In August 2016, Miami-Dade voters will head to the polls for the county’s next mayoral election.
Too soon to start handicapping the race? Don’t be silly.
Yes, the primary remains about 600 days away. No, we don’t yet have a single announced candidate. Sure, we still have two county budgets (er, make that three) to pass before Election Day.
But for local politicos, it’s rarely too soon to start scouting the field.
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Welcome to our 2016 Mayoral Matrix — where the buzz of sourcing and speculation meet the X and Y axis of political strength and ambition. In this chart, we attempt to plot the current thinking on 20 would-be challengers to Gimenez, who has already said he plans to run for reelection.
To compile the matrix, we interviewed on background nearly 50 insiders — elected officials, political consultants, lobbyists, donors and people close to the would-be candidates themselves to get a range of theories, insight and backroom confidences. Then we mashed it together into the rough mathematics you see above.
On the horizontal axis, we plot each name by their potential to challenge Gimenez — how strong of a candidate would they be? On the vertical axis, we plot each name by their likelihood of running in 2016 — how likely are they to actually be a candidate?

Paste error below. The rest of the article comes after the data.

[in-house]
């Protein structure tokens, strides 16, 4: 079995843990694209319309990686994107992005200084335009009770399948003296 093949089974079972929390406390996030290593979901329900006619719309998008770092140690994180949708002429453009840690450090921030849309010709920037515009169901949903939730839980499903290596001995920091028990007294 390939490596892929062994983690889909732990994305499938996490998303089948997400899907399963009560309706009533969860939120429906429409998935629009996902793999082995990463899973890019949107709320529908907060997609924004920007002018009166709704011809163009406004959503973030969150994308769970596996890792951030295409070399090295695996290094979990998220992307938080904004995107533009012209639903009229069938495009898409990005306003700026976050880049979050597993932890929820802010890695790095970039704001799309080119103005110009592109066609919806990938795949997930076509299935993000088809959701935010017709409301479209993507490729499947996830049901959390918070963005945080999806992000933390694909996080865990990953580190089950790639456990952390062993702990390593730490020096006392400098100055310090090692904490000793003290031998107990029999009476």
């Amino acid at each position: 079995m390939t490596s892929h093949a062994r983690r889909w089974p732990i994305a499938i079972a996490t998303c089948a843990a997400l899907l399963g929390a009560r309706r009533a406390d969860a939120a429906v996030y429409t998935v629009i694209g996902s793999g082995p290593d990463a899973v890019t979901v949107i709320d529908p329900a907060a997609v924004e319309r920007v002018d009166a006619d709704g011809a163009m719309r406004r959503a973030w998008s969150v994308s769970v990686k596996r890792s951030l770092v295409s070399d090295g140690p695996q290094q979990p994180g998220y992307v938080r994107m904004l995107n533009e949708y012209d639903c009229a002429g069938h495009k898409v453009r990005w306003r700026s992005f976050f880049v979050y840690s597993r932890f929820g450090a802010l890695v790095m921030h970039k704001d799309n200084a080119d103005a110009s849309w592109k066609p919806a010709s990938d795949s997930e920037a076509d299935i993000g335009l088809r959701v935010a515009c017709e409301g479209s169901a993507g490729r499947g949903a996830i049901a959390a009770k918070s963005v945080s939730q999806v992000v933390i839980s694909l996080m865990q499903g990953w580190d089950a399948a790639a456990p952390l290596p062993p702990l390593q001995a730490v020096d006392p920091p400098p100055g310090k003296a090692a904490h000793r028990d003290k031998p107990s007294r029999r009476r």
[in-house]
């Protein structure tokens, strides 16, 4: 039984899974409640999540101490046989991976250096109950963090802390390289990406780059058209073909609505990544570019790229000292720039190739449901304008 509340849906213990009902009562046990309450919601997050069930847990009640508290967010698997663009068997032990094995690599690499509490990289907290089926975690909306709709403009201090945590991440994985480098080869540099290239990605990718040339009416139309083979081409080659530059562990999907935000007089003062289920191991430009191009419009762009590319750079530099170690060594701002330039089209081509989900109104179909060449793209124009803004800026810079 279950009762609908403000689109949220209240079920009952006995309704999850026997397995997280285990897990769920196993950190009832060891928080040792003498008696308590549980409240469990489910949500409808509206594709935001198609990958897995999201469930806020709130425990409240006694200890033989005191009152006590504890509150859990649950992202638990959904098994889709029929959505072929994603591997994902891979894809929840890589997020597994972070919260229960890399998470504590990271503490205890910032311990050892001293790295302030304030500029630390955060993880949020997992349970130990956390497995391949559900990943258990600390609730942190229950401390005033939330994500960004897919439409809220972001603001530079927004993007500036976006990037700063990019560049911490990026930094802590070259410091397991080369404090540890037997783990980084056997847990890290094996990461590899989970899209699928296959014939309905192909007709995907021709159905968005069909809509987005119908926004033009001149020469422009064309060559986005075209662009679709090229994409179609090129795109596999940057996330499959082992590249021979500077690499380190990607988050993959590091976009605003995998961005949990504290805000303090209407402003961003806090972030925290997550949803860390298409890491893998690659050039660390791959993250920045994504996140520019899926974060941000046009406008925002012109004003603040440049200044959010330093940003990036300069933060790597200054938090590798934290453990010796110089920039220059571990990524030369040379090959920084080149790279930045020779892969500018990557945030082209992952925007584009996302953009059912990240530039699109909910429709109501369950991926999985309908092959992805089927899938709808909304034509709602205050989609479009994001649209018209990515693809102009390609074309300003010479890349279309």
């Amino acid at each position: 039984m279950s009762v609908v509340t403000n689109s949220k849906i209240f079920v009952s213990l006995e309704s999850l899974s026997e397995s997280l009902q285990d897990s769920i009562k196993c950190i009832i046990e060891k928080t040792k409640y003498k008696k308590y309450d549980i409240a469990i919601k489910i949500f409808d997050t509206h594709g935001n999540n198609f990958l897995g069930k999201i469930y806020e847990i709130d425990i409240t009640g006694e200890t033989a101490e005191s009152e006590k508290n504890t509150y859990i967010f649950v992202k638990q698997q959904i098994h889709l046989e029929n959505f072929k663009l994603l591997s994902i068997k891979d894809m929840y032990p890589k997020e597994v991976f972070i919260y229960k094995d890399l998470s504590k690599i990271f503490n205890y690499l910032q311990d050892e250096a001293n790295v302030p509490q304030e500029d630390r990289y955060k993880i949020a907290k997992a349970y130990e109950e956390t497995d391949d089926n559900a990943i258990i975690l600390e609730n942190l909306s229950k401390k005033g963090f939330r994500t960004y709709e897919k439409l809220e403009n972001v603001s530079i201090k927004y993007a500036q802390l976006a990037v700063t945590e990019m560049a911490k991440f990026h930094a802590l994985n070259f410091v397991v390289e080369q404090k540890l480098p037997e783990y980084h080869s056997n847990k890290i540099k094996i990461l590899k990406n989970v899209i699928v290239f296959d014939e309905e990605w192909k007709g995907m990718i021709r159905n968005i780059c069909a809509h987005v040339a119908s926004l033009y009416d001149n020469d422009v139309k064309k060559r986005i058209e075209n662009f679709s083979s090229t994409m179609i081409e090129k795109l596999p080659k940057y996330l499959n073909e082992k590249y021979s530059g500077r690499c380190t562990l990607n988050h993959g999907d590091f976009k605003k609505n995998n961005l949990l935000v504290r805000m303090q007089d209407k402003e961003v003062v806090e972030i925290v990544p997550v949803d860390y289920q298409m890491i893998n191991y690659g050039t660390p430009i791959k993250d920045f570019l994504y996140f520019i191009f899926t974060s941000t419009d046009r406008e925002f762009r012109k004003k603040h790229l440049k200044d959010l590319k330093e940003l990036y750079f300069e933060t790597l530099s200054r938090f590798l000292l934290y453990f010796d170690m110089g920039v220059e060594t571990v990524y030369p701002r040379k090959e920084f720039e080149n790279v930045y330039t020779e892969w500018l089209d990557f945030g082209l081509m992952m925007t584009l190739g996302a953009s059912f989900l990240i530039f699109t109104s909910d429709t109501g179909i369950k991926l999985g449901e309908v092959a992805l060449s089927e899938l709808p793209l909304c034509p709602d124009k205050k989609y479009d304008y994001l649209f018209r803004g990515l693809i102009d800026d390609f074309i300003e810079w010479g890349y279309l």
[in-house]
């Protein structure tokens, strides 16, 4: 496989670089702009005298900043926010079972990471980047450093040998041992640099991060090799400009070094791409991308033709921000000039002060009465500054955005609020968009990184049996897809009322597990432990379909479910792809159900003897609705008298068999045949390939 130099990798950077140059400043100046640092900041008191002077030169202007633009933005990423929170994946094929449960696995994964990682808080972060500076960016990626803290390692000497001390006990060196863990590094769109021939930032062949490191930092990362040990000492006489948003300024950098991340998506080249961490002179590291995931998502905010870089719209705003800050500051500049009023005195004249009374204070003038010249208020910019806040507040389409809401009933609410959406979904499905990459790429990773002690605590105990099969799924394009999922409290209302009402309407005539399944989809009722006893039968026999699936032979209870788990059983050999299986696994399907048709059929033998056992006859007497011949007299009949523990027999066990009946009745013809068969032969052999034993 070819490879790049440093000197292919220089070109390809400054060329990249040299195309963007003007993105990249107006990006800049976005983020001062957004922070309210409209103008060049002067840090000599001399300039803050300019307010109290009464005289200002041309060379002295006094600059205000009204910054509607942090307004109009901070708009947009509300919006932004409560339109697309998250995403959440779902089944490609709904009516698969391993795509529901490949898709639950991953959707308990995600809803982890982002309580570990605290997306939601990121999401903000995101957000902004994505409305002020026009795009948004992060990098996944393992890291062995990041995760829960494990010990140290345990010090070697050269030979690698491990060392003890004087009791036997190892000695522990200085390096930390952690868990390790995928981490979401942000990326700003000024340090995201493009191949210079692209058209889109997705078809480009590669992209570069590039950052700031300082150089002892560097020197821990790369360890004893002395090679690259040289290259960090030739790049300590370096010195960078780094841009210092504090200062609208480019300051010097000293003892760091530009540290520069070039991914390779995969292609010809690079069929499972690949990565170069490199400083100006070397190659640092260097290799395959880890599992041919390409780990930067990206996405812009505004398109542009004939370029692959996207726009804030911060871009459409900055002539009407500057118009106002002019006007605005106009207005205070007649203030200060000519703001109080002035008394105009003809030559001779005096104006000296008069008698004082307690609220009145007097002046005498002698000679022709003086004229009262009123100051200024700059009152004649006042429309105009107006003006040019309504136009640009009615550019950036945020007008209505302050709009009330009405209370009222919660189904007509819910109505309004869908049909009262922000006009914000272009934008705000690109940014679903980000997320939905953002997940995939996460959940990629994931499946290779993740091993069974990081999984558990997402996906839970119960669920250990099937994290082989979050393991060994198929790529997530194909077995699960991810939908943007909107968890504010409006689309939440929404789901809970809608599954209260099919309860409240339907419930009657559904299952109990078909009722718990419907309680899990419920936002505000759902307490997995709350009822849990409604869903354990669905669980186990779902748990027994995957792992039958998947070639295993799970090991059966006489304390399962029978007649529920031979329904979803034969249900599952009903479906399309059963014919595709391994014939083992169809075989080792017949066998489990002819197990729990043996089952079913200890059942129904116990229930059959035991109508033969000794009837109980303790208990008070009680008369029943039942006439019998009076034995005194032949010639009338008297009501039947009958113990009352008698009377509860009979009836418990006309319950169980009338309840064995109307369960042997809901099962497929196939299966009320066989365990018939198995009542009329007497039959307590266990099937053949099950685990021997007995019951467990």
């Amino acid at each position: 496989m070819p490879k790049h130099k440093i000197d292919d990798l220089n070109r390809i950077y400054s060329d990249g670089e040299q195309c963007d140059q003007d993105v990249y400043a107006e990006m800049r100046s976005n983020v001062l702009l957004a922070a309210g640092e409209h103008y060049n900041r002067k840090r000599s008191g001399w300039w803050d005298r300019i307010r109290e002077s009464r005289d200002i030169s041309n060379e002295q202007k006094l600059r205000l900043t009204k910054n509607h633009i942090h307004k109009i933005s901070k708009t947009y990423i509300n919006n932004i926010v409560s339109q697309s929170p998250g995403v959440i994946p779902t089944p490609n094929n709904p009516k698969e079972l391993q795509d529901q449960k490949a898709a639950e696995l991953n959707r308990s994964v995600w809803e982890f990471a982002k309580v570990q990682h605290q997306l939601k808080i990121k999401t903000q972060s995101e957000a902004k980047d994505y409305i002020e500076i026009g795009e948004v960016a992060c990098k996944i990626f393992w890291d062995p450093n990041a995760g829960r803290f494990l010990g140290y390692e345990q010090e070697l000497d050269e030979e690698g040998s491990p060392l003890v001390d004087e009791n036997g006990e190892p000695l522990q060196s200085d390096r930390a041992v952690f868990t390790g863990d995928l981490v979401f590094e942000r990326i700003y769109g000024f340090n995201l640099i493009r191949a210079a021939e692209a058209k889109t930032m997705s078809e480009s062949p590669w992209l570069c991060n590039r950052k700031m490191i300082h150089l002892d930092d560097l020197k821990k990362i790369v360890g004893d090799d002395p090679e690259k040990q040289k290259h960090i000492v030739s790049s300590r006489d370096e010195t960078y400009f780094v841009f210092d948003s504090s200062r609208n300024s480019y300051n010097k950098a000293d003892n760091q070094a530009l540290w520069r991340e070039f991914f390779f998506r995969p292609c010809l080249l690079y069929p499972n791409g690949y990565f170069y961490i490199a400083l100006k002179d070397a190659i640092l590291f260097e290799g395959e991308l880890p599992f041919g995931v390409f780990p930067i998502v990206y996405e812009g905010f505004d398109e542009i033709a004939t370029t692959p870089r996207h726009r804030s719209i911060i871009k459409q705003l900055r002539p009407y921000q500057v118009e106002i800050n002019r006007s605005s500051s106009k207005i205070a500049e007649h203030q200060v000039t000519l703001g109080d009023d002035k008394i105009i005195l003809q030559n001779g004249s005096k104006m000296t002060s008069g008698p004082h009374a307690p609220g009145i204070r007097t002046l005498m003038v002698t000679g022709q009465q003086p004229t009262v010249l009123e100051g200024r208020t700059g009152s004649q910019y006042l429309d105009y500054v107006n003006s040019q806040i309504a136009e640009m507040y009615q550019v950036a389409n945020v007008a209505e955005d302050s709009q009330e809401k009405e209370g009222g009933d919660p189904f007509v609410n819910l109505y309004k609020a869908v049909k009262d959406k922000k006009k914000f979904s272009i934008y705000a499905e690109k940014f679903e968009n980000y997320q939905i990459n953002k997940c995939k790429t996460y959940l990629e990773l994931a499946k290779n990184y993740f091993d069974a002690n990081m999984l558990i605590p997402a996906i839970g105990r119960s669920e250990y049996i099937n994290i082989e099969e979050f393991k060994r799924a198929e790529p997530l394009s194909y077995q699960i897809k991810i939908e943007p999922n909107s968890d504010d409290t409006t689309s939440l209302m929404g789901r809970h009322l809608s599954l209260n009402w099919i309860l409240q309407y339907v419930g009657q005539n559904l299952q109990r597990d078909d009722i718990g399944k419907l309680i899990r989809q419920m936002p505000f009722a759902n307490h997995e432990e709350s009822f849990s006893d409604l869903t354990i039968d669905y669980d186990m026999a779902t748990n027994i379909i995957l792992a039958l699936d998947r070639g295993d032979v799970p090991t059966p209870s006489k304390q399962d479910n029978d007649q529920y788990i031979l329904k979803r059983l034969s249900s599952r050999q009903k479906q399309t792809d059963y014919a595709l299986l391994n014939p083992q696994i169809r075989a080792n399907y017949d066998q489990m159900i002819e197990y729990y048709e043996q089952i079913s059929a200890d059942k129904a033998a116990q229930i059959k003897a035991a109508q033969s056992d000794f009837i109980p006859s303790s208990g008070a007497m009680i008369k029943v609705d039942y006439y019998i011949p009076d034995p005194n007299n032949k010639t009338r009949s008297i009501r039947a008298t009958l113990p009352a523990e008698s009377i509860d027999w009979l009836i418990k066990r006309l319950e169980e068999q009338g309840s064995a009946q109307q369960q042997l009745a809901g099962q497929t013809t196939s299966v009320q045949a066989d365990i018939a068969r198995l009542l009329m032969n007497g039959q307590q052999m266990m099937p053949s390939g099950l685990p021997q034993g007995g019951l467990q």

Gimenez himself doesn’t have a spot on our chart. By almost all accounts, he remains the heavy favorite for 2016.
He has already won the office twice — first in an emergency election weeks after the 2011 recall of then-Mayor Carlos Alvarez, and again in 2012 for a full four-year term. The tax cut he pushed through after coming to power remains largely intact, and he’s presiding over a housing market and economy in growth mode. Polls this year show his popularity at over 50 percent, and a recall effort launched this summer quickly fizzled.
He also endured a bruising budget battle that began with his warning of steep police cuts and ended with Gimenez backing off calls for union concessions and tough spending decisions. He ticked off Republicans a week before Election Day by revealing he might leave the GOP to become an independent, then said he would vote for Republican Gov. Rick Scott.
With the possibility of Hillary Clinton’s presidential machine leading a surge of Democratic voters as Gimenez faces reelection, local party leaders see a prime opportunity to claim the mayor’s office for the first time since Alex Penelas held it during Bill Clinton’s administration.
Not every name making the rounds ended up on our chart. Miami Mayor Tomás Regalado, Hialeah Mayor Carlos Hernandez (both with terms ending in 2017), business executive Mike Fernandez, former congressman Kendrick Meek, broadcaster Helen Aguirre Ferré — the list could grow and grow.
One element of conventional wisdom exerts significant gravity on our chart: Identity politics still weigh heavily in Miam-Dade, making it hard for a non-Hispanic to win countywide. That will be a political rule of thumb until a strong candidate proves it dated.
Is that person on the Mayoral Matrix? We’ll know in just a couple of years.
Like our Mayoral Matrix scoring? Are we missing some strong candidates, or giving too much heft to others? Leave your comments below or tweet your reactions using the Twitter hashtag #mayoralmatrix